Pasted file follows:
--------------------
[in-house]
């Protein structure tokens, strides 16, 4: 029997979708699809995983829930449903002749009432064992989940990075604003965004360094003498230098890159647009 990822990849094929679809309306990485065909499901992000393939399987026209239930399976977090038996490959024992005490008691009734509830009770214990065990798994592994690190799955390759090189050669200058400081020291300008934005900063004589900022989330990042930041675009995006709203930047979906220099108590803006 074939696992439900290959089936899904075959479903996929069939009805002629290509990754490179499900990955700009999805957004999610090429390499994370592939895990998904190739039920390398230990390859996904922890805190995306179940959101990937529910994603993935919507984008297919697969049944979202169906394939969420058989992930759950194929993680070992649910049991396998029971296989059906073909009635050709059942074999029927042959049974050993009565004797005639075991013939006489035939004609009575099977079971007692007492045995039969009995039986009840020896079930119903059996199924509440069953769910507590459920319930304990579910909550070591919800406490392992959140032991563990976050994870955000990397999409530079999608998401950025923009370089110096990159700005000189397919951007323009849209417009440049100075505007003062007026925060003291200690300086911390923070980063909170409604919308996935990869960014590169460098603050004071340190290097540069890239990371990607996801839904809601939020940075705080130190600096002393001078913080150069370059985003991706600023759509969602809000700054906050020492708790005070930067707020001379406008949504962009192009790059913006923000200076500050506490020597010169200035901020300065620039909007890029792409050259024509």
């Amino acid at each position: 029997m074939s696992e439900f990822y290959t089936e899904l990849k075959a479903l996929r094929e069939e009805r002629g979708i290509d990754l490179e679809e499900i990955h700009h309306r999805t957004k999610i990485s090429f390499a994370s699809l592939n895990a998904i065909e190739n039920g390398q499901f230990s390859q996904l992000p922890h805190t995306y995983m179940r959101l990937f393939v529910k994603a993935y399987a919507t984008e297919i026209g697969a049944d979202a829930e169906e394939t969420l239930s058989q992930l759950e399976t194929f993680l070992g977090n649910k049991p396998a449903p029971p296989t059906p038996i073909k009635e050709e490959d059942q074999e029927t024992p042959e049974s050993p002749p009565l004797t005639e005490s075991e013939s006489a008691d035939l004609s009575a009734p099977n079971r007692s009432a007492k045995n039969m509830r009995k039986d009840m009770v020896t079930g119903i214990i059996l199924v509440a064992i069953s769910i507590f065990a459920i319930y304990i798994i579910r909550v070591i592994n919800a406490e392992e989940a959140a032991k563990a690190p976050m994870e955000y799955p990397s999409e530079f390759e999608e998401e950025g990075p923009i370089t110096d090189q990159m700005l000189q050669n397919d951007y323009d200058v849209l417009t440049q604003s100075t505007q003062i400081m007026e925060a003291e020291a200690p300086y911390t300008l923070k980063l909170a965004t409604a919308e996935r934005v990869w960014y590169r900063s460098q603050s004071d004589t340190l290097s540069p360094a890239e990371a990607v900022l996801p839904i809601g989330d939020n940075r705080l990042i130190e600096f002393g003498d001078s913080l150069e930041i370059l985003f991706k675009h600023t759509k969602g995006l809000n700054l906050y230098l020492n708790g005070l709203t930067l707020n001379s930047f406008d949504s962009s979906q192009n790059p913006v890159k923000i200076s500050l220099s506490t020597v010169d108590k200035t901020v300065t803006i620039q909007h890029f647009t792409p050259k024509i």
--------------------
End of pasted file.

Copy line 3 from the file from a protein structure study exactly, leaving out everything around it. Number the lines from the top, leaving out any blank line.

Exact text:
């Amino acid at each position: 029997m074939s696992e439900f990822y290959t089936e899904l990849k075959a479903l996929r094929e069939e009805r002629g979708i290509d990754l490179e679809e499900i990955h700009h309306r999805t957004k999610i990485s090429f390499a994370s699809l592939n895990a998904i065909e190739n039920g390398q499901f230990s390859q996904l992000p922890h805190t995306y995983m179940r959101l990937f393939v529910k994603a993935y399987a919507t984008e297919i026209g697969a049944d979202a829930e169906e394939t969420l239930s058989q992930l759950e399976t194929f993680l070992g977090n649910k049991p396998a449903p029971p296989t059906p038996i073909k009635e050709e490959d059942q074999e029927t024992p042959e049974s050993p002749p009565l004797t005639e005490s075991e013939s006489a008691d035939l004609s009575a009734p099977n079971r007692s009432a007492k045995n039969m509830r009995k039986d009840m009770v020896t079930g119903i214990i059996l199924v509440a064992i069953s769910i507590f065990a459920i319930y304990i798994i579910r909550v070591i592994n919800a406490e392992e989940a959140a032991k563990a690190p976050m994870e955000y799955p990397s999409e530079f390759e999608e998401e950025g990075p923009i370089t110096d090189q990159m700005l000189q050669n397919d951007y323009d200058v849209l417009t440049q604003s100075t505007q003062i400081m007026e925060a003291e020291a200690p300086y911390t300008l923070k980063l909170a965004t409604a919308e996935r934005v990869w960014y590169r900063s460098q603050s004071d004589t340190l290097s540069p360094a890239e990371a990607v900022l996801p839904i809601g989330d939020n940075r705080l990042i130190e600096f002393g003498d001078s913080l150069e930041i370059l985003f991706k675009h600023t759509k969602g995006l809000n700054l906050y230098l020492n708790g005070l709203t930067l707020n001379s930047f406008d949504s962009s979906q192009n790059p913006v890159k923000i200076s500050l220099s506490t020597v010169d108590k200035t901020v300065t803006i620039q909007h890029f647009t792409p050259k024509i």